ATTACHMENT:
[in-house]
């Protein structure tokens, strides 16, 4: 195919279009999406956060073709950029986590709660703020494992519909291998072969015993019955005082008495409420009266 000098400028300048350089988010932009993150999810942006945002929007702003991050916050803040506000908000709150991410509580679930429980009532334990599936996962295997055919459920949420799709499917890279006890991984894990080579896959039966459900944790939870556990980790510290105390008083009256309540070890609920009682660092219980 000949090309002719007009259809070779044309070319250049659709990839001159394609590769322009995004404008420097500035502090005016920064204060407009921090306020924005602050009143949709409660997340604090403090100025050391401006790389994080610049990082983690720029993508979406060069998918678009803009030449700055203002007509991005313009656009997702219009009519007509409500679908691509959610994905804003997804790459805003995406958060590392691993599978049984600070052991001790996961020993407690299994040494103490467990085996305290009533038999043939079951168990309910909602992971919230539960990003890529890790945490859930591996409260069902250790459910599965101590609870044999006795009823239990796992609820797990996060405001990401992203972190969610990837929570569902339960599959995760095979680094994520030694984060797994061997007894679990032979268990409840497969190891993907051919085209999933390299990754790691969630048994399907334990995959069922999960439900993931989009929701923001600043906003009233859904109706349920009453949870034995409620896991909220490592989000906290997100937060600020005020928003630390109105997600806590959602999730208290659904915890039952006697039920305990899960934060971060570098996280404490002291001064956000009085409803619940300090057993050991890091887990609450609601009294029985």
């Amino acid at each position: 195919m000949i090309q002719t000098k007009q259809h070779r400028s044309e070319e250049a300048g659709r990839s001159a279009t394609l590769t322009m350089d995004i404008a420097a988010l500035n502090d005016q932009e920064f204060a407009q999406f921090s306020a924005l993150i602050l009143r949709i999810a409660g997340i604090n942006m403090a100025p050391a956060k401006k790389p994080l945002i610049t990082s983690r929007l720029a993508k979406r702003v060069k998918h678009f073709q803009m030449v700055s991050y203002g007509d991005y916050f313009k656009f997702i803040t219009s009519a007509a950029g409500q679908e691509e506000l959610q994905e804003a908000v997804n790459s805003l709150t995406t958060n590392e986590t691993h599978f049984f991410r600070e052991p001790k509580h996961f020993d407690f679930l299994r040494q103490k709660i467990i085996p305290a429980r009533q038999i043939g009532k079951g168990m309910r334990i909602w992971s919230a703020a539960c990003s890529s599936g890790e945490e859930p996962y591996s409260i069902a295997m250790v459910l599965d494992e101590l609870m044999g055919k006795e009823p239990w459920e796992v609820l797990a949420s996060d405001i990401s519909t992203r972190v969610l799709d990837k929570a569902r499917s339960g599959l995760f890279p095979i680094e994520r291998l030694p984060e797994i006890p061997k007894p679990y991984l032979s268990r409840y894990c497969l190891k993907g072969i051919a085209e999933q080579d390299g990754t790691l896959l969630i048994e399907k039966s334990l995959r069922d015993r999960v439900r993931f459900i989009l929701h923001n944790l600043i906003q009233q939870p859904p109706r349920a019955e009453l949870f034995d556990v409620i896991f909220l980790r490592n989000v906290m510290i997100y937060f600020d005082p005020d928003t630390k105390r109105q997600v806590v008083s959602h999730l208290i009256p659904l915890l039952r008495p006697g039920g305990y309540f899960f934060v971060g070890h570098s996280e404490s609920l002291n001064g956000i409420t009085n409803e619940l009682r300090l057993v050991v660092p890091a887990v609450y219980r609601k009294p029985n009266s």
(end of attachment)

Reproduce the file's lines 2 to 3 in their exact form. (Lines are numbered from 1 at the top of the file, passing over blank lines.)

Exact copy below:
């Protein structure tokens, strides 16, 4: 195919279009999406956060073709950029986590709660703020494992519909291998072969015993019955005082008495409420009266 000098400028300048350089988010932009993150999810942006945002929007702003991050916050803040506000908000709150991410509580679930429980009532334990599936996962295997055919459920949420799709499917890279006890991984894990080579896959039966459900944790939870556990980790510290105390008083009256309540070890609920009682660092219980 000949090309002719007009259809070779044309070319250049659709990839001159394609590769322009995004404008420097500035502090005016920064204060407009921090306020924005602050009143949709409660997340604090403090100025050391401006790389994080610049990082983690720029993508979406060069998918678009803009030449700055203002007509991005313009656009997702219009009519007509409500679908691509959610994905804003997804790459805003995406958060590392691993599978049984600070052991001790996961020993407690299994040494103490467990085996305290009533038999043939079951168990309910909602992971919230539960990003890529890790945490859930591996409260069902250790459910599965101590609870044999006795009823239990796992609820797990996060405001990401992203972190969610990837929570569902339960599959995760095979680094994520030694984060797994061997007894679990032979268990409840497969190891993907051919085209999933390299990754790691969630048994399907334990995959069922999960439900993931989009929701923001600043906003009233859904109706349920009453949870034995409620896991909220490592989000906290997100937060600020005020928003630390109105997600806590959602999730208290659904915890039952006697039920305990899960934060971060570098996280404490002291001064956000009085409803619940300090057993050991890091887990609450609601009294029985």
């Amino acid at each position: 195919m000949i090309q002719t000098k007009q259809h070779r400028s044309e070319e250049a300048g659709r990839s001159a279009t394609l590769t322009m350089d995004i404008a420097a988010l500035n502090d005016q932009e920064f204060a407009q999406f921090s306020a924005l993150i602050l009143r949709i999810a409660g997340i604090n942006m403090a100025p050391a956060k401006k790389p994080l945002i610049t990082s983690r929007l720029a993508k979406r702003v060069k998918h678009f073709q803009m030449v700055s991050y203002g007509d991005y916050f313009k656009f997702i803040t219009s009519a007509a950029g409500q679908e691509e506000l959610q994905e804003a908000v997804n790459s805003l709150t995406t958060n590392e986590t691993h599978f049984f991410r600070e052991p001790k509580h996961f020993d407690f679930l299994r040494q103490k709660i467990i085996p305290a429980r009533q038999i043939g009532k079951g168990m309910r334990i909602w992971s919230a703020a539960c990003s890529s599936g890790e945490e859930p996962y591996s409260i069902a295997m250790v459910l599965d494992e101590l609870m044999g055919k006795e009823p239990w459920e796992v609820l797990a949420s996060d405001i990401s519909t992203r972190v969610l799709d990837k929570a569902r499917s339960g599959l995760f890279p095979i680094e994520r291998l030694p984060e797994i006890p061997k007894p679990y991984l032979s268990r409840y894990c497969l190891k993907g072969i051919a085209e999933q080579d390299g990754t790691l896959l969630i048994e399907k039966s334990l995959r069922d015993r999960v439900r993931f459900i989009l929701h923001n944790l600043i906003q009233q939870p859904p109706r349920a019955e009453l949870f034995d556990v409620i896991f909220l980790r490592n989000v906290m510290i997100y937060f600020d005082p005020d928003t630390k105390r109105q997600v806590v008083s959602h999730l208290i009256p659904l915890l039952r008495p006697g039920g305990y309540f899960f934060v971060g070890h570098s996280e404490s609920l002291n001064g956000i409420t009085n409803e619940l009682r300090l057993v050991v660092p890091a887990v609450y219980r609601k009294p029985n009266s």